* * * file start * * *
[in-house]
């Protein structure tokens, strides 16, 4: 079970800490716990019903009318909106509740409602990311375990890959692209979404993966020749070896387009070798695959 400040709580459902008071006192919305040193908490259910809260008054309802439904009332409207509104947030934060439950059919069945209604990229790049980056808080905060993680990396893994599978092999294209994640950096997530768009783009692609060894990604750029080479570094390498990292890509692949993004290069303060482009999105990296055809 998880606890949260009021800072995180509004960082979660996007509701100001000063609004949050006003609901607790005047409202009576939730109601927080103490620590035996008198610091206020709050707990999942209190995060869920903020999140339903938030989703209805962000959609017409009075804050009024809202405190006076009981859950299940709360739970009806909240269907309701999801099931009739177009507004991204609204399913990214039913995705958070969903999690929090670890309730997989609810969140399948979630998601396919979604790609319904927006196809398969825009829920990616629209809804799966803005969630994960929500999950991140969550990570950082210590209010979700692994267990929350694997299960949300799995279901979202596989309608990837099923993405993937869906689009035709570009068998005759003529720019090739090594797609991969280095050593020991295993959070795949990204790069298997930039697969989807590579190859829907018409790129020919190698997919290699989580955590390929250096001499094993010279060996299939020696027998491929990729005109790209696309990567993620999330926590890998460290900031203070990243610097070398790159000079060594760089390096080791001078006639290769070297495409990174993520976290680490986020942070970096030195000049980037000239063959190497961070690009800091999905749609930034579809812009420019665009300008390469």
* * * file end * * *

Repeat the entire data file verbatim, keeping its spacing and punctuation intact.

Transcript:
[in-house]
């Protein structure tokens, strides 16, 4: 079970800490716990019903009318909106509740409602990311375990890959692209979404993966020749070896387009070798695959 400040709580459902008071006192919305040193908490259910809260008054309802439904009332409207509104947030934060439950059919069945209604990229790049980056808080905060993680990396893994599978092999294209994640950096997530768009783009692609060894990604750029080479570094390498990292890509692949993004290069303060482009999105990296055809 998880606890949260009021800072995180509004960082979660996007509701100001000063609004949050006003609901607790005047409202009576939730109601927080103490620590035996008198610091206020709050707990999942209190995060869920903020999140339903938030989703209805962000959609017409009075804050009024809202405190006076009981859950299940709360739970009806909240269907309701999801099931009739177009507004991204609204399913990214039913995705958070969903999690929090670890309730997989609810969140399948979630998601396919979604790609319904927006196809398969825009829920990616629209809804799966803005969630994960929500999950991140969550990570950082210590209010979700692994267990929350694997299960949300799995279901979202596989309608990837099923993405993937869906689009035709570009068998005759003529720019090739090594797609991969280095050593020991295993959070795949990204790069298997930039697969989807590579190859829907018409790129020919190698997919290699989580955590390929250096001499094993010279060996299939020696027998491929990729005109790209696309990567993620999330926590890998460290900031203070990243610097070398790159000079060594760089390096080791001078006639290769070297495409990174993520976290680490986020942070970096030195000049980037000239063959190497961070690009800091999905749609930034579809812009420019665009300008390469």